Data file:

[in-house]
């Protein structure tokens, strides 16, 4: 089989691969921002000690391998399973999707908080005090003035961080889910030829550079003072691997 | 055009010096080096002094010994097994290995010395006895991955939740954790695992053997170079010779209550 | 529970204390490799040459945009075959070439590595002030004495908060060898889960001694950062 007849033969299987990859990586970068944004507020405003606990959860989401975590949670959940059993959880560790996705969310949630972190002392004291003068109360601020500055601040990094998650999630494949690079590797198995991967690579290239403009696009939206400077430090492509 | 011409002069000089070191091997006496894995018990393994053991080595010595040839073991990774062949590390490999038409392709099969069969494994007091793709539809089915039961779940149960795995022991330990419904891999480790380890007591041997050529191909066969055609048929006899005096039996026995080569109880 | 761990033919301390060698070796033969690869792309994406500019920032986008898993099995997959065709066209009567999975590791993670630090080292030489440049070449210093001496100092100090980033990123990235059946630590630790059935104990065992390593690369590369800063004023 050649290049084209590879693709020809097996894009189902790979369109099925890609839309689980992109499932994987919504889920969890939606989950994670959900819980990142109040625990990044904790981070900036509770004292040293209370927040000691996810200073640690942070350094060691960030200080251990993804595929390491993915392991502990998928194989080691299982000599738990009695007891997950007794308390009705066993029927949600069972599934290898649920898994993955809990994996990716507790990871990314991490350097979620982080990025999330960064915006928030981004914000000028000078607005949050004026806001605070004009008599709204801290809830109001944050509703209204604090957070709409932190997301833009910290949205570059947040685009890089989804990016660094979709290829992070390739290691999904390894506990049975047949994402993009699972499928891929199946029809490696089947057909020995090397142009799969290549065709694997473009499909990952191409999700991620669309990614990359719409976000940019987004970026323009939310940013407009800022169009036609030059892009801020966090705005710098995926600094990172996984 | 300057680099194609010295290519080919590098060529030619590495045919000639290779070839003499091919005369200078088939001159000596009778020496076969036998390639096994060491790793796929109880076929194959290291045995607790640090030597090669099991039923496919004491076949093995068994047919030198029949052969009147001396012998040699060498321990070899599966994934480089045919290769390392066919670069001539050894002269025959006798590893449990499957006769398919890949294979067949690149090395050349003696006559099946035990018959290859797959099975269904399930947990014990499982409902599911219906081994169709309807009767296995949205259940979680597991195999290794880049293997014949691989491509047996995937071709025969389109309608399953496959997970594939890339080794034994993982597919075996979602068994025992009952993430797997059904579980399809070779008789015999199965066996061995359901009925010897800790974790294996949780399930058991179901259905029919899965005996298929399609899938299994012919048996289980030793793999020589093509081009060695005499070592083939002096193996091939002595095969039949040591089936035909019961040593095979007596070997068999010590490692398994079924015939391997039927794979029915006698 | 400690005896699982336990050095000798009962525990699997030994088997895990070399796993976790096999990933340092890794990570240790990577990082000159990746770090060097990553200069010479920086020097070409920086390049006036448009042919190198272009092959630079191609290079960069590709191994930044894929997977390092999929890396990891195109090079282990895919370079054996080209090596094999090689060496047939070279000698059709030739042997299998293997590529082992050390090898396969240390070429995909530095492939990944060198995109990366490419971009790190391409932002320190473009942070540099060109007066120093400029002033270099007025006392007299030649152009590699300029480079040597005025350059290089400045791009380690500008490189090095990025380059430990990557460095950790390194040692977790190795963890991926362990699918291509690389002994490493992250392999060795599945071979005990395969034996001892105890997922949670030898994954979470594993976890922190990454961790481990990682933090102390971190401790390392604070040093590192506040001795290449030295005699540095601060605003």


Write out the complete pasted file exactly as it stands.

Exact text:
[in-house]
């Protein structure tokens, strides 16, 4: 089989691969921002000690391998399973999707908080005090003035961080889910030829550079003072691997 | 055009010096080096002094010994097994290995010395006895991955939740954790695992053997170079010779209550 | 529970204390490799040459945009075959070439590595002030004495908060060898889960001694950062 007849033969299987990859990586970068944004507020405003606990959860989401975590949670959940059993959880560790996705969310949630972190002392004291003068109360601020500055601040990094998650999630494949690079590797198995991967690579290239403009696009939206400077430090492509 | 011409002069000089070191091997006496894995018990393994053991080595010595040839073991990774062949590390490999038409392709099969069969494994007091793709539809089915039961779940149960795995022991330990419904891999480790380890007591041997050529191909066969055609048929006899005096039996026995080569109880 | 761990033919301390060698070796033969690869792309994406500019920032986008898993099995997959065709066209009567999975590791993670630090080292030489440049070449210093001496100092100090980033990123990235059946630590630790059935104990065992390593690369590369800063004023 050649290049084209590879693709020809097996894009189902790979369109099925890609839309689980992109499932994987919504889920969890939606989950994670959900819980990142109040625990990044904790981070900036509770004292040293209370927040000691996810200073640690942070350094060691960030200080251990993804595929390491993915392991502990998928194989080691299982000599738990009695007891997950007794308390009705066993029927949600069972599934290898649920898994993955809990994996990716507790990871990314991490350097979620982080990025999330960064915006928030981004914000000028000078607005949050004026806001605070004009008599709204801290809830109001944050509703209204604090957070709409932190997301833009910290949205570059947040685009890089989804990016660094979709290829992070390739290691999904390894506990049975047949994402993009699972499928891929199946029809490696089947057909020995090397142009799969290549065709694997473009499909990952191409999700991620669309990614990359719409976000940019987004970026323009939310940013407009800022169009036609030059892009801020966090705005710098995926600094990172996984 | 300057680099194609010295290519080919590098060529030619590495045919000639290779070839003499091919005369200078088939001159000596009778020496076969036998390639096994060491790793796929109880076929194959290291045995607790640090030597090669099991039923496919004491076949093995068994047919030198029949052969009147001396012998040699060498321990070899599966994934480089045919290769390392066919670069001539050894002269025959006798590893449990499957006769398919890949294979067949690149090395050349003696006559099946035990018959290859797959099975269904399930947990014990499982409902599911219906081994169709309807009767296995949205259940979680597991195999290794880049293997014949691989491509047996995937071709025969389109309608399953496959997970594939890339080794034994993982597919075996979602068994025992009952993430797997059904579980399809070779008789015999199965066996061995359901009925010897800790974790294996949780399930058991179901259905029919899965005996298929399609899938299994012919048996289980030793793999020589093509081009060695005499070592083939002096193996091939002595095969039949040591089936035909019961040593095979007596070997068999010590490692398994079924015939391997039927794979029915006698 | 400690005896699982336990050095000798009962525990699997030994088997895990070399796993976790096999990933340092890794990570240790990577990082000159990746770090060097990553200069010479920086020097070409920086390049006036448009042919190198272009092959630079191609290079960069590709191994930044894929997977390092999929890396990891195109090079282990895919370079054996080209090596094999090689060496047939070279000698059709030739042997299998293997590529082992050390090898396969240390070429995909530095492939990944060198995109990366490419971009790190391409932002320190473009942070540099060109007066120093400029002033270099007025006392007299030649152009590699300029480079040597005025350059290089400045791009380690500008490189090095990025380059430990990557460095950790390194040692977790190795963890991926362990699918291509690389002994490493992250392999060795599945071979005990395969034996001892105890997922949670030898994954979470594993976890922190990454961790481990990682933090102390971190401790390392604070040093590192506040001795290449030295005699540095601060605003």